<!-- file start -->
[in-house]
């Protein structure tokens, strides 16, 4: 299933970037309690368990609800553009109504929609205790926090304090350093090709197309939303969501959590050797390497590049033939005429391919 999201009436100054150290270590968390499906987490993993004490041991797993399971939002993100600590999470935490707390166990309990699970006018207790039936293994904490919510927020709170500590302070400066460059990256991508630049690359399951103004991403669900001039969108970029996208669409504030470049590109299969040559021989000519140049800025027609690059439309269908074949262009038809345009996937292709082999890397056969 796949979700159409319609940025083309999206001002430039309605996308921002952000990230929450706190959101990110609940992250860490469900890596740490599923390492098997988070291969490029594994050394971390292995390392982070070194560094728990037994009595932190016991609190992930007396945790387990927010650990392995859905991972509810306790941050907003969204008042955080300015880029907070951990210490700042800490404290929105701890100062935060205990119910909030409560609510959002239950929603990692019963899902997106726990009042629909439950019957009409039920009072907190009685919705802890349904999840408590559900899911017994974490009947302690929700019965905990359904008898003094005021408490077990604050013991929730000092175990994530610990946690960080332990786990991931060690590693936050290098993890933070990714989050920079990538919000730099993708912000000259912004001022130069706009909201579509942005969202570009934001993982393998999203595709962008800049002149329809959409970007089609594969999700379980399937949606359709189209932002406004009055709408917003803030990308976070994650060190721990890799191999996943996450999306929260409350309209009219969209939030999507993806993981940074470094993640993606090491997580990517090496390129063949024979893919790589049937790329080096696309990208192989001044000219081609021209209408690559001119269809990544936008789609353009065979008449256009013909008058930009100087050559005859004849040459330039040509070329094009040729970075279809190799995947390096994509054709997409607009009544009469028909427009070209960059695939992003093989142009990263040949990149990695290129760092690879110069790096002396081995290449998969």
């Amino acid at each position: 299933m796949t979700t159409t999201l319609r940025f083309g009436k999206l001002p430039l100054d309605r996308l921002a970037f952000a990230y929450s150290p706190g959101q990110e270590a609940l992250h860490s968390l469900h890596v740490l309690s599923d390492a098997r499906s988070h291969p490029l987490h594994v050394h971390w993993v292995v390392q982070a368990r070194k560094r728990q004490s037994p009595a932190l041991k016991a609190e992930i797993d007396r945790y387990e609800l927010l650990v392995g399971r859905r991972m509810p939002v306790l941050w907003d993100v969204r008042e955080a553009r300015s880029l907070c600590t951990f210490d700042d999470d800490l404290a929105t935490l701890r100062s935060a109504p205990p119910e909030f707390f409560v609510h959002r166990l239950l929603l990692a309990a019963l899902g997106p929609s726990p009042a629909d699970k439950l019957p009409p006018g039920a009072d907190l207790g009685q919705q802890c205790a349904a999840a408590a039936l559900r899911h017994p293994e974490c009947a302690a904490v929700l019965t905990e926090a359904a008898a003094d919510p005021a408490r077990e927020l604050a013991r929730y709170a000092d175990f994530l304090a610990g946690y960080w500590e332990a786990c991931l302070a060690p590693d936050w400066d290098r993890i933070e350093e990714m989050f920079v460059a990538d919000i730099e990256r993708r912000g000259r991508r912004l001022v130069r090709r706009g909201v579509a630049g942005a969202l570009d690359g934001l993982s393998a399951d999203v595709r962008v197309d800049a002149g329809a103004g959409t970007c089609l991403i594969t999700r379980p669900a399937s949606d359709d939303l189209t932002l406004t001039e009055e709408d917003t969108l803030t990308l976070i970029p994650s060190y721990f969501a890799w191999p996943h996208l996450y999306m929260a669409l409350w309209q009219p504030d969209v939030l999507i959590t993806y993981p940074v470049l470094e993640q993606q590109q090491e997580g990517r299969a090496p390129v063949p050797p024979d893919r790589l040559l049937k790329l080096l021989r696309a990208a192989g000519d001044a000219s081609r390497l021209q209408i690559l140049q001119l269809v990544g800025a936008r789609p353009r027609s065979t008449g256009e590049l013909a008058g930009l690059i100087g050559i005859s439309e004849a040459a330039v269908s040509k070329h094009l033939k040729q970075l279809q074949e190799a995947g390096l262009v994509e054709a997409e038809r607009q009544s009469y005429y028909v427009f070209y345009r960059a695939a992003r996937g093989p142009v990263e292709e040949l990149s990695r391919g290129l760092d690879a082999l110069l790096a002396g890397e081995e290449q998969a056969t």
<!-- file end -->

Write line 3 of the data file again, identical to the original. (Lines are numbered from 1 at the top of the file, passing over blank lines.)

């Amino acid at each position: 299933m796949t979700t159409t999201l319609r940025f083309g009436k999206l001002p430039l100054d309605r996308l921002a970037f952000a990230y929450s150290p706190g959101q990110e270590a609940l992250h860490s968390l469900h890596v740490l309690s599923d390492a098997r499906s988070h291969p490029l987490h594994v050394h971390w993993v292995v390392q982070a368990r070194k560094r728990q004490s037994p009595a932190l041991k016991a609190e992930i797993d007396r945790y387990e609800l927010l650990v392995g399971r859905r991972m509810p939002v306790l941050w907003d993100v969204r008042e955080a553009r300015s880029l907070c600590t951990f210490d700042d999470d800490l404290a929105t935490l701890r100062s935060a109504p205990p119910e909030f707390f409560v609510h959002r166990l239950l929603l990692a309990a019963l899902g997106p929609s726990p009042a629909d699970k439950l019957p009409p006018g039920a009072d907190l207790g009685q919705q802890c205790a349904a999840a408590a039936l559900r899911h017994p293994e974490c009947a302690a904490v929700l019965t905990e926090a359904a008898a003094d919510p005021a408490r077990e927020l604050a013991r929730y709170a000092d175990f994530l304090a610990g946690y960080w500590e332990a786990c991931l302070a060690p590693d936050w400066d290098r993890i933070e350093e990714m989050f920079v460059a990538d919000i730099e990256r993708r912000g000259r991508r912004l001022v130069r090709r706009g909201v579509a630049g942005a969202l570009d690359g934001l993982s393998a399951d999203v595709r962008v197309d800049a002149g329809a103004g959409t970007c089609l991403i594969t999700r379980p669900a399937s949606d359709d939303l189209t932002l406004t001039e009055e709408d917003t969108l803030t990308l976070i970029p994650s060190y721990f969501a890799w191999p996943h996208l996450y999306m929260a669409l409350w309209q009219p504030d969209v939030l999507i959590t993806y993981p940074v470049l470094e993640q993606q590109q090491e997580g990517r299969a090496p390129v063949p050797p024979d893919r790589l040559l049937k790329l080096l021989r696309a990208a192989g000519d001044a000219s081609r390497l021209q209408i690559l140049q001119l269809v990544g800025a936008r789609p353009r027609s065979t008449g256009e590049l013909a008058g930009l690059i100087g050559i005859s439309e004849a040459a330039v269908s040509k070329h094009l033939k040729q970075l279809q074949e190799a995947g390096l262009v994509e054709a997409e038809r607009q009544s009469y005429y028909v427009f070209y345009r960059a695939a992003r996937g093989p142009v990263e292709e040949l990149s990695r391919g290129l760092d690879a082999l110069l790096a002396g890397e081995e290449q998969a056969t």